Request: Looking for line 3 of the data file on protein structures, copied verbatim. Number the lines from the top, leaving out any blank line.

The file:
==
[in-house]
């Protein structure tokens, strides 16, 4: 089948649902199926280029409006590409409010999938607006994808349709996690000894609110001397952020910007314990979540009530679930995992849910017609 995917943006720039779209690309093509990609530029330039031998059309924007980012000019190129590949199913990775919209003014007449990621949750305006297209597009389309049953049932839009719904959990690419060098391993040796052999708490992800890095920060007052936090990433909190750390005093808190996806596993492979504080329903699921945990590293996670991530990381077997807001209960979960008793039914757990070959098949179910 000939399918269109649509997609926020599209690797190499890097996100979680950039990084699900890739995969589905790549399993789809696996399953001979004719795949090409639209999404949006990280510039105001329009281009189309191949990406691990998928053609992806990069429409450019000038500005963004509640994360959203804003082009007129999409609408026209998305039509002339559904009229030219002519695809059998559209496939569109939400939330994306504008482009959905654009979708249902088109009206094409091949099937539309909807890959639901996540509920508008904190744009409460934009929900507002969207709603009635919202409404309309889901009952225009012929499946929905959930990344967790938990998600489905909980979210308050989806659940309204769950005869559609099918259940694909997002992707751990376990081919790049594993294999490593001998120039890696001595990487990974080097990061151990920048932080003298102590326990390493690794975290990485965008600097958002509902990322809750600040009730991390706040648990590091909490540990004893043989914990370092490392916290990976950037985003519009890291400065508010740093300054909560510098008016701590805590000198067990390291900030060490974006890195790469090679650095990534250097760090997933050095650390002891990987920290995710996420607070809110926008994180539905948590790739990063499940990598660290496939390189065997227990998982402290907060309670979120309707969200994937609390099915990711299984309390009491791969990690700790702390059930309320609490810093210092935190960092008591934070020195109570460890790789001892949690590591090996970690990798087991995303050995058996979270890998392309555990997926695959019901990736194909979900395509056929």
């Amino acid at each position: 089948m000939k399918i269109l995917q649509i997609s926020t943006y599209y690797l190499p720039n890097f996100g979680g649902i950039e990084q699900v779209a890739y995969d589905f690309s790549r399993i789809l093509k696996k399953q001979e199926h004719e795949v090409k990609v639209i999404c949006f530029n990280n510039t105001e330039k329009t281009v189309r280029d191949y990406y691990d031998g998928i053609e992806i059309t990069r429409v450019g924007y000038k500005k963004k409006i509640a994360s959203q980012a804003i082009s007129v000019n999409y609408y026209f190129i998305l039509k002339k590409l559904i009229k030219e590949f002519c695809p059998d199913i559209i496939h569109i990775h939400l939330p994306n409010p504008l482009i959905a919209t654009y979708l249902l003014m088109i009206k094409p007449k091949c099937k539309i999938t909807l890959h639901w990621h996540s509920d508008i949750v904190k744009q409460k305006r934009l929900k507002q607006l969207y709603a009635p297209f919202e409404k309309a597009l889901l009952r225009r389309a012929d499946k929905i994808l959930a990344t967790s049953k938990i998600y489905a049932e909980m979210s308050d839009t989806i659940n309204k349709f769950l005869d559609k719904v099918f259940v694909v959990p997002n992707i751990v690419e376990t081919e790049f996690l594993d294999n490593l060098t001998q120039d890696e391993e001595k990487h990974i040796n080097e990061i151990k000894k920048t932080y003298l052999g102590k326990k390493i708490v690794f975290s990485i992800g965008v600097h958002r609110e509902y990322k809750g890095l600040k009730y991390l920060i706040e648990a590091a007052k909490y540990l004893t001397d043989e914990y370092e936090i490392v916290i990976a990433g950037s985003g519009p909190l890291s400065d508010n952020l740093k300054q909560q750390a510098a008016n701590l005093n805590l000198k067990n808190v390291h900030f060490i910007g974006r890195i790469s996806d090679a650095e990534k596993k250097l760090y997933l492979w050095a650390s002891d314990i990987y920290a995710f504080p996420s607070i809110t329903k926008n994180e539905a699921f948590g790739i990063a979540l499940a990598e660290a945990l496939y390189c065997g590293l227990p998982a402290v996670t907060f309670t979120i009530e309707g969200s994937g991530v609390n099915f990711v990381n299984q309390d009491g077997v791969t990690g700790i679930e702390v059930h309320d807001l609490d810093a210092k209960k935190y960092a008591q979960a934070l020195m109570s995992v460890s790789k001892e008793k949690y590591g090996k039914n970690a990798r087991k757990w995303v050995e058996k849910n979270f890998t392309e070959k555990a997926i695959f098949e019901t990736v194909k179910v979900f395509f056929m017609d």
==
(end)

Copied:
């Amino acid at each position: 089948m000939k399918i269109l995917q649509i997609s926020t943006y599209y690797l190499p720039n890097f996100g979680g649902i950039e990084q699900v779209a890739y995969d589905f690309s790549r399993i789809l093509k696996k399953q001979e199926h004719e795949v090409k990609v639209i999404c949006f530029n990280n510039t105001e330039k329009t281009v189309r280029d191949y990406y691990d031998g998928i053609e992806i059309t990069r429409v450019g924007y000038k500005k963004k409006i509640a994360s959203q980012a804003i082009s007129v000019n999409y609408y026209f190129i998305l039509k002339k590409l559904i009229k030219e590949f002519c695809p059998d199913i559209i496939h569109i990775h939400l939330p994306n409010p504008l482009i959905a919209t654009y979708l249902l003014m088109i009206k094409p007449k091949c099937k539309i999938t909807l890959h639901w990621h996540s509920d508008i949750v904190k744009q409460k305006r934009l929900k507002q607006l969207y709603a009635p297209f919202e409404k309309a597009l889901l009952r225009r389309a012929d499946k929905i994808l959930a990344t967790s049953k938990i998600y489905a049932e909980m979210s308050d839009t989806i659940n309204k349709f769950l005869d559609k719904v099918f259940v694909v959990p997002n992707i751990v690419e376990t081919e790049f996690l594993d294999n490593l060098t001998q120039d890696e391993e001595k990487h990974i040796n080097e990061i151990k000894k920048t932080y003298l052999g102590k326990k390493i708490v690794f975290s990485i992800g965008v600097h958002r609110e509902y990322k809750g890095l600040k009730y991390l920060i706040e648990a590091a007052k909490y540990l004893t001397d043989e914990y370092e936090i490392v916290i990976a990433g950037s985003g519009p909190l890291s400065d508010n952020l740093k300054q909560q750390a510098a008016n701590l005093n805590l000198k067990n808190v390291h900030f060490i910007g974006r890195i790469s996806d090679a650095e990534k596993k250097l760090y997933l492979w050095a650390s002891d314990i990987y920290a995710f504080p996420s607070i809110t329903k926008n994180e539905a699921f948590g790739i990063a979540l499940a990598e660290a945990l496939y390189c065997g590293l227990p998982a402290v996670t907060f309670t979120i009530e309707g969200s994937g991530v609390n099915f990711v990381n299984q309390d009491g077997v791969t990690g700790i679930e702390v059930h309320d807001l609490d810093a210092k209960k935190y960092a008591q979960a934070l020195m109570s995992v460890s790789k001892e008793k949690y590591g090996k039914n970690a990798r087991k757990w995303v050995e058996k849910n979270f890998t392309e070959k555990a997926i695959f098949e019901t990736v194909k179910v979900f395509f056929m017609d």